A gay couple is pursuing a discrimination complaint against a Colorado bakery, saying the business refused them a wedding cake to honor their Massachusetts ceremony, and alleging that the owners have a history of turning away same-sex couples.
As more states move to legalize same-sex marriage and civil unions, the case highlights a growing tension between gay rights advocates and supporters of religious freedom.
“Religious freedom is a fundamental right in America and it’s something that we champion at the ACLU,” said Mark Silverstein, the legal director of the group in Colorado, which filed the complaint on behalf of the couple. “We are all entitled to our religious beliefs and we fight for that. But someone’s personal religious beliefs don’t justify breaking the law by discriminating against others in the public sphere.”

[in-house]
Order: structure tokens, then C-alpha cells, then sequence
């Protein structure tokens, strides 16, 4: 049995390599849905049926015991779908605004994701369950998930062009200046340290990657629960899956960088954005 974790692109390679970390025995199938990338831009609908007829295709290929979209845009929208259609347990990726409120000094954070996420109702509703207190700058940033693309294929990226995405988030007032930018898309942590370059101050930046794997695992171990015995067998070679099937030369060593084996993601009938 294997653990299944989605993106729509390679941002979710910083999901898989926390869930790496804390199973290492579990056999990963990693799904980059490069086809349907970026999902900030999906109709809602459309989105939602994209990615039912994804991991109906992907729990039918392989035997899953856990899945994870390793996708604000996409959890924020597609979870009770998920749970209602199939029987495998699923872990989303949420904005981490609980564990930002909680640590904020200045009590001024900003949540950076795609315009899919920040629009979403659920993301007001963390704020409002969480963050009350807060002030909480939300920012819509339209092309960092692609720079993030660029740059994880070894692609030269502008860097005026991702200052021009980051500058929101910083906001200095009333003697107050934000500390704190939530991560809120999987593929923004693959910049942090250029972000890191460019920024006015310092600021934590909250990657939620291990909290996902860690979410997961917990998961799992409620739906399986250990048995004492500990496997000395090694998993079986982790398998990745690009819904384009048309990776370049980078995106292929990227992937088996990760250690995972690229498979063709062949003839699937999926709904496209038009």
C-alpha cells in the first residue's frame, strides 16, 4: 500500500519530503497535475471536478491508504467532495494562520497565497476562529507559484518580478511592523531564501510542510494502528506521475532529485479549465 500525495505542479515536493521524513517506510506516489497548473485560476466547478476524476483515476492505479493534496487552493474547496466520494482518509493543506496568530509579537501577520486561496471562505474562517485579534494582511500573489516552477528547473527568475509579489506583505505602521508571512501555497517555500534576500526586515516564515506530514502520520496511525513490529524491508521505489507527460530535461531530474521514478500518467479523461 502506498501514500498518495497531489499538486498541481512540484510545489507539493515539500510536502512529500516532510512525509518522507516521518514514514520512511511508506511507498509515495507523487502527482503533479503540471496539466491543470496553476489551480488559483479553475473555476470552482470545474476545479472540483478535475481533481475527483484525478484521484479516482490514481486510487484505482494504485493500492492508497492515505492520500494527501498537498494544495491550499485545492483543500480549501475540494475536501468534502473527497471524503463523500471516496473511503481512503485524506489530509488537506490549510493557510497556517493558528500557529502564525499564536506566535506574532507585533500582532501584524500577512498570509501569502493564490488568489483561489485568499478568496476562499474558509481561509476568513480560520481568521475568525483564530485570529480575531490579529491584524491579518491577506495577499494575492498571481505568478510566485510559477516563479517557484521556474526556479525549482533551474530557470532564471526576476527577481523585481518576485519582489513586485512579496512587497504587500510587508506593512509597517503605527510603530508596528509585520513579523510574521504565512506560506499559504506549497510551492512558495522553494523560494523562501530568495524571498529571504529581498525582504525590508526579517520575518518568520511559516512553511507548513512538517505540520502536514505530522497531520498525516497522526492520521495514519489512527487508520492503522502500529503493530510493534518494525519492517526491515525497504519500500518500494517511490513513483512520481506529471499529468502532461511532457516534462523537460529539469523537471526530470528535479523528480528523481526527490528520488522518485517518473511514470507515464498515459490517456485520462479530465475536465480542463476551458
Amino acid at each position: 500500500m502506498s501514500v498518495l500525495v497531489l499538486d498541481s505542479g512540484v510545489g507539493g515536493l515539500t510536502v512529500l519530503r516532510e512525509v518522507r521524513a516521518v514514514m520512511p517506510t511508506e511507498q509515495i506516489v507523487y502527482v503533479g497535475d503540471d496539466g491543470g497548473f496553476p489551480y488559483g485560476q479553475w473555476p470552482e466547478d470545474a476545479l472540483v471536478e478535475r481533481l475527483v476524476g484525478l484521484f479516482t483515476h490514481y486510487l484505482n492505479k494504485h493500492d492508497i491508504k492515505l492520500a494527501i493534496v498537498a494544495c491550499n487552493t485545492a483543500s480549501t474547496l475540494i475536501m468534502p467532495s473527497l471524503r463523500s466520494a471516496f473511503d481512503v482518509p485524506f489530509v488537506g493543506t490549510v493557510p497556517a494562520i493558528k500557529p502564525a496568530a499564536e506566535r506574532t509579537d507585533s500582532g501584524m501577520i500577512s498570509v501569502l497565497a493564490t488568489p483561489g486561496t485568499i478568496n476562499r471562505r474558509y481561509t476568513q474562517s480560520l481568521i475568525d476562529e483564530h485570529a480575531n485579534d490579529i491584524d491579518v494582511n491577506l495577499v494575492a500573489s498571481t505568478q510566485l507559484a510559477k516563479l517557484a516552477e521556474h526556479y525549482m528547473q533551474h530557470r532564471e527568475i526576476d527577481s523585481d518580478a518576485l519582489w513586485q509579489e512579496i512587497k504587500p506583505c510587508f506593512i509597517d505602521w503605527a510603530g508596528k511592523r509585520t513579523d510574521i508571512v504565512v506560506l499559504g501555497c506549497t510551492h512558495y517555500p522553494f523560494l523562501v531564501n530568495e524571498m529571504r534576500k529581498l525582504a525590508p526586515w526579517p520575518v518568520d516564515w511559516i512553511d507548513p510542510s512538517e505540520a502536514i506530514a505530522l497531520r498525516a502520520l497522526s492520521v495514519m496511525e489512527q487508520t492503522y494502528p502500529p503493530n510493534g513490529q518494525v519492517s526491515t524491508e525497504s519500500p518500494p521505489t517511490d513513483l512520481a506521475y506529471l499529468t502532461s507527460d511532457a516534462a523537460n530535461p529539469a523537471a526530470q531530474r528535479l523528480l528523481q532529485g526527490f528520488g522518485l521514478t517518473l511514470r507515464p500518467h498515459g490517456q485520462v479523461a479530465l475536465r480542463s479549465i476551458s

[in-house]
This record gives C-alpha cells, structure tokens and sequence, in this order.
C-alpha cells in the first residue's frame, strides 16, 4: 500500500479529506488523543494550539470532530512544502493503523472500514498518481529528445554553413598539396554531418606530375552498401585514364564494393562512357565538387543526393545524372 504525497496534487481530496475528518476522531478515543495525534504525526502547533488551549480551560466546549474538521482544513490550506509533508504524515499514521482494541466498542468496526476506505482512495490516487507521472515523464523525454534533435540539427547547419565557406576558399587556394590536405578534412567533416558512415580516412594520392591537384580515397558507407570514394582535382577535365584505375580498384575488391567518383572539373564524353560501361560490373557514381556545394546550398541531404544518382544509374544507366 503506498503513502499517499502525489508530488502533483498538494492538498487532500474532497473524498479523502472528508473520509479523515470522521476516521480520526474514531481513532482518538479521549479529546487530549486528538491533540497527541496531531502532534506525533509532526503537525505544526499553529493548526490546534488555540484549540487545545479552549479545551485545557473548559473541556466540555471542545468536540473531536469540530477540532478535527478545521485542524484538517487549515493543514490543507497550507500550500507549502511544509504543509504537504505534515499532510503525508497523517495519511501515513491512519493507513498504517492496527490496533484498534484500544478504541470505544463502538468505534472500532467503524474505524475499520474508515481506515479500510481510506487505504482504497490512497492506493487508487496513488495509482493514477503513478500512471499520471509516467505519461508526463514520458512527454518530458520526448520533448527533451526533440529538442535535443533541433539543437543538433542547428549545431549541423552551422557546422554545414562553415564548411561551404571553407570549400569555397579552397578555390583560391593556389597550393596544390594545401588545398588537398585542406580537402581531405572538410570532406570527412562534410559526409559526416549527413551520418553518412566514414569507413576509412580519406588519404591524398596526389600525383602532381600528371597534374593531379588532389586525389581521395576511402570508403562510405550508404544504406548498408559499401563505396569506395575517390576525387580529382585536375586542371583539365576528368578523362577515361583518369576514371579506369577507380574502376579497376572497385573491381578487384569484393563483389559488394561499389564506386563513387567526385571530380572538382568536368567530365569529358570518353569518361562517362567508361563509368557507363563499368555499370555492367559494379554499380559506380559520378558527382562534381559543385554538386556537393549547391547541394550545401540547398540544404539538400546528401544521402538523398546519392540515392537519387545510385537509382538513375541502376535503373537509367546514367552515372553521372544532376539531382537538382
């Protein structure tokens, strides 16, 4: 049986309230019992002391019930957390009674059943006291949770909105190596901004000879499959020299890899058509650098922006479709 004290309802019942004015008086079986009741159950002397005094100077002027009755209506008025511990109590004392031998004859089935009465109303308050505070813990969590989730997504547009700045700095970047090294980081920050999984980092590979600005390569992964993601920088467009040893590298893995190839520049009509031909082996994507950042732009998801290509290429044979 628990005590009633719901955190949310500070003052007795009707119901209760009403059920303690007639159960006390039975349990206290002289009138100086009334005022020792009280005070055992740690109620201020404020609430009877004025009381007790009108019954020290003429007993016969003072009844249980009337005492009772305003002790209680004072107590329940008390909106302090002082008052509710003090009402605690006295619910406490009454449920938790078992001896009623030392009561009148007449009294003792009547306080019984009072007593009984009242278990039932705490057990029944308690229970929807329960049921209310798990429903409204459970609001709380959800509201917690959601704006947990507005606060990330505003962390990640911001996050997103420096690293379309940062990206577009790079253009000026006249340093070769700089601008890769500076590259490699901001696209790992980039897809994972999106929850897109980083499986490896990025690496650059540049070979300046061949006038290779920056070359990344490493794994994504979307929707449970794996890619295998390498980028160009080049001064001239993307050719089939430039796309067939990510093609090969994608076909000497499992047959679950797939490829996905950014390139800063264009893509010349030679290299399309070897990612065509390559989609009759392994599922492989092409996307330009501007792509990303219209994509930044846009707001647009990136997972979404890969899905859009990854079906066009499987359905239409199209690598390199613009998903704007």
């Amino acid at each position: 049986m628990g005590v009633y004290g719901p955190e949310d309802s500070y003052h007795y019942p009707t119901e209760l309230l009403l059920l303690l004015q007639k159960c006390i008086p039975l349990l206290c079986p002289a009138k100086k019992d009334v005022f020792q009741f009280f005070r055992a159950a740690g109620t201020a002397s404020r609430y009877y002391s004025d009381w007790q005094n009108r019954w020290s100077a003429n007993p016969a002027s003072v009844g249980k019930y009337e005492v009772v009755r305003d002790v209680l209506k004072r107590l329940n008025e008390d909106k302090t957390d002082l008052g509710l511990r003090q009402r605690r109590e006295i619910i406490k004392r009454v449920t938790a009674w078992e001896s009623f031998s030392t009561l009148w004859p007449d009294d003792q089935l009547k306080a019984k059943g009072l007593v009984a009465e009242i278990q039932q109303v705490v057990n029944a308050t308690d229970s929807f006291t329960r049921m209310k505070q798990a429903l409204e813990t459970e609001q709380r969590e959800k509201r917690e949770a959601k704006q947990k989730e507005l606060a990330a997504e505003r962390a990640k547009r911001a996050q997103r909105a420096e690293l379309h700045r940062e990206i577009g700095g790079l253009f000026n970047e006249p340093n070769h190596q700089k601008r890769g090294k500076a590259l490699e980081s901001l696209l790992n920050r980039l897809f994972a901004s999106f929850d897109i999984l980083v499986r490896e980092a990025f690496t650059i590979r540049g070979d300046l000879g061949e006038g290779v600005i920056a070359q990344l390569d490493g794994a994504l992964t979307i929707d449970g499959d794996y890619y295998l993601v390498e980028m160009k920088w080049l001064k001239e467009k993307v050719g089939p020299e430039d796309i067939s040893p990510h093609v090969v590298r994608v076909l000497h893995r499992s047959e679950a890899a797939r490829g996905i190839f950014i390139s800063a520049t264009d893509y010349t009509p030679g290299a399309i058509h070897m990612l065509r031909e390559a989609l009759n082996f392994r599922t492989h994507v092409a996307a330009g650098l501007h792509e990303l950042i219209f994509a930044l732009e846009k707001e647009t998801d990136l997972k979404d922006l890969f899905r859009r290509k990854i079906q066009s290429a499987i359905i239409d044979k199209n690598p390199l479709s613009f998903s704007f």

The attorney for Jack Phillips, one of the owners of Masterpiece Cakeshop, sees it differently.
“We don’t believe that this is a case about commerce. At its heart, this is a case about conscience,” said Nicolle Martin. She said the matter is important because it will serve as an example for future cases across the country as more gay couples gain legal recognitions for their relationships.
“It brings it to the forefront. I just don’t think that we should heighten one person’s beliefs over and above another person’s beliefs,” she said.
The Colorado Attorney General’s office filed a formal complaint last week after the ACLU initiated the process last year on behalf of David Mullins and Charlie Craig. The case is scheduled for a hearing in September before Colorado’s Civil Rights Commission.
Nationwide, 12 states now allow gay marriage, with Rhode Island, Delaware and Minnesota doing so this year. And in a year that Colorado lawmakers approved civil unions, they also elected the first gay Speaker of the House.
But Colorado’s civil union law does not provide religious protections for businesses despite the urging of Republican lawmakers. Democrats argued that such a provision would give businesses cover to discriminate.
Read more: wfaa.com